Quite frankly, you come across as very entitled and arrogant. Your "worth" has nothing to do with your pay and insisting that they owe you more money than you are able to make is not going to be very well received. For one thing, these new owners don't know you well enough to know whether you deserve to make more monry or not, but that is also very subjective. If you are so sure that you can make more money elsewhere, apply elsewhere. You can not force this new employer to pay you more. At best, if they are not paying according to the contract you signed (assuming it is a contract), you can take legal action to enforce the agreement. What you can not do, is force the new owners to abide by the plan the old owners created.
      I post with the full knowledge and support of my employer, though the opinions rendered are my own and not necessarily representative of their position. In other words, I'm a free agent.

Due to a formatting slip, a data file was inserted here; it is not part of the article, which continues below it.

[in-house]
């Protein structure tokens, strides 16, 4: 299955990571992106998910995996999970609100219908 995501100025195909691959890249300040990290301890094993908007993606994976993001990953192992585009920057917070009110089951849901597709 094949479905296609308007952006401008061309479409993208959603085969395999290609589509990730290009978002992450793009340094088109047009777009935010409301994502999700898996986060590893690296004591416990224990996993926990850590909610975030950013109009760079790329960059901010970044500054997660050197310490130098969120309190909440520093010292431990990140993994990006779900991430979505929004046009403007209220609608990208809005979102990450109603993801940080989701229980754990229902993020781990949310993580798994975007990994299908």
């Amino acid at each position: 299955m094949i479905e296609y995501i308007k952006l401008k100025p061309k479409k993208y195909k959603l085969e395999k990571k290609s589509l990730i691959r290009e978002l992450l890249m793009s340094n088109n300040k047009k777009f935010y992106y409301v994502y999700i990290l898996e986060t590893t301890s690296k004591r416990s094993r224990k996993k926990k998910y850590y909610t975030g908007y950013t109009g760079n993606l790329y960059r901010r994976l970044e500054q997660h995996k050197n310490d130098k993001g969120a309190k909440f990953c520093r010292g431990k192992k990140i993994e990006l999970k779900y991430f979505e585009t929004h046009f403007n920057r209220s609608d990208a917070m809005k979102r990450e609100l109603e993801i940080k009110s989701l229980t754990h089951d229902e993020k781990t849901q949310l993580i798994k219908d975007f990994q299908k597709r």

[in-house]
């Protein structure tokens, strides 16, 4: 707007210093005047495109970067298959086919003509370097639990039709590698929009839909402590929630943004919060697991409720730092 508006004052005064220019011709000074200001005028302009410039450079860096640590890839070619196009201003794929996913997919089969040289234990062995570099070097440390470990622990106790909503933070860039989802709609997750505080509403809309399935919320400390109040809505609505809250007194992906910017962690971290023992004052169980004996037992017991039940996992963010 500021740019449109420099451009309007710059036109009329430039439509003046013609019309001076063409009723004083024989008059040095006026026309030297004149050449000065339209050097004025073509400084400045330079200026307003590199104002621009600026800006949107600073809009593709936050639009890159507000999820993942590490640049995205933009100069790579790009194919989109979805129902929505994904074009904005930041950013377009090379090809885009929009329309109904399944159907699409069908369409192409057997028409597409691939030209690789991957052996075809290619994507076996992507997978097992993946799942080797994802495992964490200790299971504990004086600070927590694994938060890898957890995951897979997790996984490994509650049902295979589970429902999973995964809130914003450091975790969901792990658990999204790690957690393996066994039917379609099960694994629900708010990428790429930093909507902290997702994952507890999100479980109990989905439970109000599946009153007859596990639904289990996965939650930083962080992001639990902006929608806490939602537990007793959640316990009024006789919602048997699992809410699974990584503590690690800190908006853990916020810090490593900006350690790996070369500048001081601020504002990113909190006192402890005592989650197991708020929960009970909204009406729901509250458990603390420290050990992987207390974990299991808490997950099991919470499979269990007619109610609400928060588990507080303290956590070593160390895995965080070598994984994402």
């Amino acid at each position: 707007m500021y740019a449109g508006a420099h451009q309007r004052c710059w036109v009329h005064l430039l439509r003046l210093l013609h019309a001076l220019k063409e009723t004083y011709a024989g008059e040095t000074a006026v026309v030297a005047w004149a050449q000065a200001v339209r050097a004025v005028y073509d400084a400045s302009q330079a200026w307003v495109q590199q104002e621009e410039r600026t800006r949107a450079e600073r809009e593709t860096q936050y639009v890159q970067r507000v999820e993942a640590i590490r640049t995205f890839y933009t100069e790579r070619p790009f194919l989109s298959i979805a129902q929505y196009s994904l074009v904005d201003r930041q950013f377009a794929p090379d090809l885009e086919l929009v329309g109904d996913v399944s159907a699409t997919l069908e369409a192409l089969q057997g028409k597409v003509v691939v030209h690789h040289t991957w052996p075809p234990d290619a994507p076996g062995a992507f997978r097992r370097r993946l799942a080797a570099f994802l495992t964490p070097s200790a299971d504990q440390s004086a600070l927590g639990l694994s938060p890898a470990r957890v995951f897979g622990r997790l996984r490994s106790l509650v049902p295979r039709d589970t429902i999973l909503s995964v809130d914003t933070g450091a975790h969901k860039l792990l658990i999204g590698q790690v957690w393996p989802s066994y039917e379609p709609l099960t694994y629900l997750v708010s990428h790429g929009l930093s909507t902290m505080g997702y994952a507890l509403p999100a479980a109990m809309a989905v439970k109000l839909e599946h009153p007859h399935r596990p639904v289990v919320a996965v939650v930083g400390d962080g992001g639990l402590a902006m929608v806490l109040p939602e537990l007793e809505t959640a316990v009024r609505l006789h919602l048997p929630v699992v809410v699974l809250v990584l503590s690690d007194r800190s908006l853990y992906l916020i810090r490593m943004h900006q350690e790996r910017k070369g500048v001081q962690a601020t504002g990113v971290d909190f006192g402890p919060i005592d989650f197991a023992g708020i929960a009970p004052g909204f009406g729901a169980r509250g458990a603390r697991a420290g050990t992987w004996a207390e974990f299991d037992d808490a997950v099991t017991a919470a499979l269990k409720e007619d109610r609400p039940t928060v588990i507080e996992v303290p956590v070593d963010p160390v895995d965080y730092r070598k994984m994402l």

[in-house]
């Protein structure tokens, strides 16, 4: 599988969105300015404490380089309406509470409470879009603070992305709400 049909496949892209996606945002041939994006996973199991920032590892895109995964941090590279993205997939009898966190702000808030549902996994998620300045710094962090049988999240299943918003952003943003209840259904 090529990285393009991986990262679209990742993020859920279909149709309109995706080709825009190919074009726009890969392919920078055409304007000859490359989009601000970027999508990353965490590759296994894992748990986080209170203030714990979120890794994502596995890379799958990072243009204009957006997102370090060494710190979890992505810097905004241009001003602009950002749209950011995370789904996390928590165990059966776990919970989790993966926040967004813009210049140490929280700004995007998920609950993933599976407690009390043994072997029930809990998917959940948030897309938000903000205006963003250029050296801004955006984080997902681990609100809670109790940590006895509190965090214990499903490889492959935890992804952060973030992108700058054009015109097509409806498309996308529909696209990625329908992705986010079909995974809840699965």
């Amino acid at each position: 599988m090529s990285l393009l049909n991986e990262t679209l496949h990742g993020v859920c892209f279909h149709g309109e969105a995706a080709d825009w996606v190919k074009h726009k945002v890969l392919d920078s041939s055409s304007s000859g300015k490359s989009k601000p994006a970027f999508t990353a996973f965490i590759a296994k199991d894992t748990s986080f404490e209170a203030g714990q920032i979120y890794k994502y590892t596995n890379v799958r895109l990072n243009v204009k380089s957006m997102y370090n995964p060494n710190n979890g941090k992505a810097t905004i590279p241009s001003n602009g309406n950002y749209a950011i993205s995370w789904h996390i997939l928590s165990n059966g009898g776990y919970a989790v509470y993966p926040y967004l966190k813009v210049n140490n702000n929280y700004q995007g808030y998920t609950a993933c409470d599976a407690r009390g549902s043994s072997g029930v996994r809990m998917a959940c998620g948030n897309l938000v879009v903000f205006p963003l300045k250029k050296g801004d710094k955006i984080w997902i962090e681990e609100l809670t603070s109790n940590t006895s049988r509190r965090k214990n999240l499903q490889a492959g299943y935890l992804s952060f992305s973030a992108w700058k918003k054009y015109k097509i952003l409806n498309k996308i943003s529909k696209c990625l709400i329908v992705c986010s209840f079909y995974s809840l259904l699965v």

Comment


      • #4
        Originally posted by ElleMD View Post
        By all means take whatever contract you have to a lawyer but there is a 99% chance this is totally legal. The new company doesn't have to use the same method nor keep the pay the same as the old one. It is totally and completely legal to develop their own method of calculating pay.

        Quite frankly, you come across as very entitled and arrogant. Your "worth" has nothing to do with your pay and insisting that they owe you more money than you are able to make is not going to be very well received. For one thing, these new owners don't know you well enough to know whether you deserve to make more monry or not, but that is also very subjective. If you are so sure that you can make more money elsewhere, apply elsewhere. You can not force this new employer to pay you more. At best, if they are not paying according to the contract you signed (assuming it is a contract), you can take legal action to enforce the agreement. What you can not do, is force the new owners to abide by the plan the old owners created.